Jonathan Rosenbaum

Here (and above) is the trailer.

Capital Celluloid 2016 - Day 239: Sat Aug 27

Day of the Outlaw (De Toth, 1959): Prince Charles Cinema, 9.10pm
(part of The Road to The Hateful Eight all-nighter)


The Andre De Toth film Day of the Outlaw, which starts this 'Road to The Hateful Eight all-nighter (you can find the full details below), was one of the highlights of the 'Ride Lonesome: Psychological Western' season at BFI Southbank this year and has been my personal highlight of the new archive films I've seen so far in 2016.

[These movies, aside from The Hateful Eight, are screened from 35mm prints]

Chicago Reader review:
Arguably Andre de Toth's greatest film, this 1959 western combines a hostage situation with a bleak, snowbound terrain to produce a gripping vision of hopeless entrapment. Robert Ryan stars as a rancher who's about to start a gunfight over land when a motley gang of outlaws led by Burl Ives ride in and take over the town. Because it's at the end of the trail, the outlaws become "prisoners of a white silence," in de Toth's words: isolated, surrounded by snow, they're about to run wild with the townswomen when Ryan leads them on a false escape route through the mountains. Their final ride is one of the most despairing visions in all cinema: the turning course followed by the men seems to twist back on itself, and the stark black-and-white background of rock and snow forms a closed, lifeless world excluding all human warmth.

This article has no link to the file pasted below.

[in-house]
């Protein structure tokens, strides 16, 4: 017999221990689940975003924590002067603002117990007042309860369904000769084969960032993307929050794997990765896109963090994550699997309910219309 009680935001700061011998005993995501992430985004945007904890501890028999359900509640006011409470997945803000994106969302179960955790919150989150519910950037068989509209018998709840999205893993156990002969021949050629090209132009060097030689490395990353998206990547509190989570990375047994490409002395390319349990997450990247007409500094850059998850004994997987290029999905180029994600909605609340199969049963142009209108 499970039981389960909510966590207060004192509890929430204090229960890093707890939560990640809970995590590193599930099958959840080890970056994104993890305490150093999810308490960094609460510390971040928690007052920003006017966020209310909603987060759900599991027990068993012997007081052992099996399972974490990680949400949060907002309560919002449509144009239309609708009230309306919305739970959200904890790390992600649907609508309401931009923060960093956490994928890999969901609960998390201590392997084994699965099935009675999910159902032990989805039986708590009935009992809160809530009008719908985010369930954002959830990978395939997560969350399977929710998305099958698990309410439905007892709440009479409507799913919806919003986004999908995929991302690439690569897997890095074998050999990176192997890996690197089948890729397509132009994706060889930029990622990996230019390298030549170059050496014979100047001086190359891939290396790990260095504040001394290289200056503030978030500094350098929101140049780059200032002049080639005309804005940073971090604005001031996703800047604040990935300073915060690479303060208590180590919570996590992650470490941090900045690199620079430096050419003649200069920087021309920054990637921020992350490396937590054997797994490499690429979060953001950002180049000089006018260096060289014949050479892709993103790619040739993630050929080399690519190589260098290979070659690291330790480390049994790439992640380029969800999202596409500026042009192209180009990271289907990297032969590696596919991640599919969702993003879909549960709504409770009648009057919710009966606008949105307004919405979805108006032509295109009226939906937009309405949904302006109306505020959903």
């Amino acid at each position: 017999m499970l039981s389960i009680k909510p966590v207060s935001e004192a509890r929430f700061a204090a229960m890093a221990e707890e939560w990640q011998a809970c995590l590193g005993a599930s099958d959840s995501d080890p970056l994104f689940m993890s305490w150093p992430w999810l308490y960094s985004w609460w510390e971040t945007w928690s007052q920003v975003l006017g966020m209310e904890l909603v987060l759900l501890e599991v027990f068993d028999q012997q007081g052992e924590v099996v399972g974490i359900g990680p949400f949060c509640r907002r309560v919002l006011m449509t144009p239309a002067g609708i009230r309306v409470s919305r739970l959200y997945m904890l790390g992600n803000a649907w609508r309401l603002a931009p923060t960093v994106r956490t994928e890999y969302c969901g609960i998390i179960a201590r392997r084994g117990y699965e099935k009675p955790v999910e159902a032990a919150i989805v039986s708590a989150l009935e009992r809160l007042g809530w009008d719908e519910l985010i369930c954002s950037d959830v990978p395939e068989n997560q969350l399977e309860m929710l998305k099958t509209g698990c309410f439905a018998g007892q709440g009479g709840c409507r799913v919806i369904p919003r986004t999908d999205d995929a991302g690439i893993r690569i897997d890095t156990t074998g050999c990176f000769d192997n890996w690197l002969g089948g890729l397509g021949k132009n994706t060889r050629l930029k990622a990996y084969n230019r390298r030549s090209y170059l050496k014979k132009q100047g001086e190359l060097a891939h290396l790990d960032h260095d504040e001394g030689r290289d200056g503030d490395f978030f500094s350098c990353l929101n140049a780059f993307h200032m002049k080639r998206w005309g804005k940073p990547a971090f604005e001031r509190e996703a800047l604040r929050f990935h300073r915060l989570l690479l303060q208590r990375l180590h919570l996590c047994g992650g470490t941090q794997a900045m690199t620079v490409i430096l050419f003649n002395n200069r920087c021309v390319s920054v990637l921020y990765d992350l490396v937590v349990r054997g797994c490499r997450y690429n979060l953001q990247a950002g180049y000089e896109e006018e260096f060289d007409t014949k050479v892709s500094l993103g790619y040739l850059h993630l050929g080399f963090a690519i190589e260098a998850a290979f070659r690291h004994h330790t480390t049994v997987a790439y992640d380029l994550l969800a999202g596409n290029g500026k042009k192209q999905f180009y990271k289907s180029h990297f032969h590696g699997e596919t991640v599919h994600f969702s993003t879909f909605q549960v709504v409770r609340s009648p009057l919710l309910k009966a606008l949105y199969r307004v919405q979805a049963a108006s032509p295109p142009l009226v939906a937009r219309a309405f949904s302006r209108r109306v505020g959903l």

Fred Camper

Here (and above) is the opening of the film.

The movies being shown in this all-night at the Prince Charles are:
DAY OF THE OUTLAW (1959) 
: In the quiet frontier town of Bitters, Wyo., a dispute between cattleman Blaise Starrett (Robert Ryan) and farmer Hal Crane (Alan Marshal) is about to boil over into a bloody feud. But the fighting takes a back seat to a new threat when a rogue cavalry captain, Jack Bruhn (Burl Ives), rides into town with his band of thugs. Now, with the citizens of Bitters held hostage by Bruhn and his men, Starrett must somehow rescue his town and restore his broken reputation.